Disgraced Hollywood producer Harvey Weinstein lost an effort to get a federal appeals court to quickly decide whether sex trafficking claims can legally be brought against him.

Cuomo’s clemency program is leaving prisoners and their attorneys so frustrated at what they call slow progress that some law firms are reluctant to tackle new cases.

The state doesn’t think anyone needs to slow down while they’re coming down the long hill on Route 30 in Schoharie that ends in a stop sign at Route 30A, a few dozen feet from the shallow ravine where 20 people died in October’s horrific limousine crash.

Developers will no longer be able to add an extra story to their construction projects should they choose to install stormwater management systems on roofs while Albany focuses on other incentives, like affordable housing.

A group that advocates for a change in the city of Saratoga Springs’ charter has gathered enough signatures for a referendum on a new civic blueprint to be placed on the ballot in November 2020.

Local energy provider NYSEG wants to increase its electric and gas rates. The price hike is under review by the New York State Public Service Commission.

Harley Kelly, 19, limped into Rensselaerville town court on crutches last night to be arraigned for her role in the crash that killed her friend two months ago. Officials say Kelly was driving drunk when she slammed into a pile of rocks.

The Greater Johnstown School District is losing its superintendent. Dr. Patricia Kilburn has been named district superintendent at Oneida Herkimer Madison BOCES, and will leave her current post at the end of September.

The NYPD’s beekeeping unit removed a swarm of some 25,000 bees from the Staten Island Ferry terminal, and got stung – just once – in the process.

As New York’s Child Victims Act is poised to take effect on Aug. 14, the Roman Catholic Diocese of Vermont is putting together a report on priests who have been accused of sexually abusing children, which should be released at the end of the month.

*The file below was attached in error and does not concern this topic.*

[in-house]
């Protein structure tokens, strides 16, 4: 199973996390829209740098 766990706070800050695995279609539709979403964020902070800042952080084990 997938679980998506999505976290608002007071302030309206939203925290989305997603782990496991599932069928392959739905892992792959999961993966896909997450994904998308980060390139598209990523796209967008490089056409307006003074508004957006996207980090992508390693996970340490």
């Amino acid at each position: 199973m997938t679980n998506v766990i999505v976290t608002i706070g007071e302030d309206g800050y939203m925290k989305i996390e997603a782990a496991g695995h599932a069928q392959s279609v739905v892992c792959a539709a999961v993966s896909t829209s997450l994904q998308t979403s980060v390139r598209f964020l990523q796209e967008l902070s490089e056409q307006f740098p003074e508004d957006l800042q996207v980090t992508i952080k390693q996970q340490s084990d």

Fifty years ago this week, Charles Manson orchestrated the slaughter of pregnant actress Sharon Tate and six other people over two successive nights in Los Angeles.

Kentucky GOP Sen. Rand Paul underwent surgery over the weekend to remove part of his lung, which was damaged during an assault at his home in 2017.

The Fasig-Tipton Saratoga – an annual two-day event where prospective buyers a given a chance to buy one of the hundreds of yearlings up for auction – got underway last night.

A 10th horse died at the Saratoga race track this past weekend.

A rare rabbit is missing from Vale Urban Farm in Schenectady and staff fear the animal has been stolen — again.

The Albany Empire is gearing up to host ArenaBowl 32 at the Times Union Center this coming Sunday.

The state will be auctioning off old vehicles and equipment in Waterford today.

A popular local deli in Schenectady is temporarily closed following an electrical fire early yesterday The fire happened at Gershon’s Deli at around 9:30 a.m. It caused minor damage, but forced the deli’s closure until the issues could be fixed, owner Toni Nelson said.

A second woman in four months has sued Union College over an alleged rape and what she argues was the college’s mishandling of an investigation into her claims and its inability to protect her from sexual harassment on campus.

Some of the comedy world’s biggest stars — including Stephen Colbert, Bill Maher, Kevin Smith, Nicole Byer and Trevor Noah — will headline this year’s New York Comedy Festival.

Using electric fans during heatwaves with hot and dry conditions can be dangerous, say scientists who warn that residents in some parts of the U.S. are among those at risk.

A beach? In Manhattan? Yes! Well, sorta. I mean, it’s not for swimming.

Comedian Lucille Ball was born today in 1911 in Jamestown, New York, to Henry Durrell Ball and his wife Desiree.

It’s National Immunization Awareness Month, which is observed every August.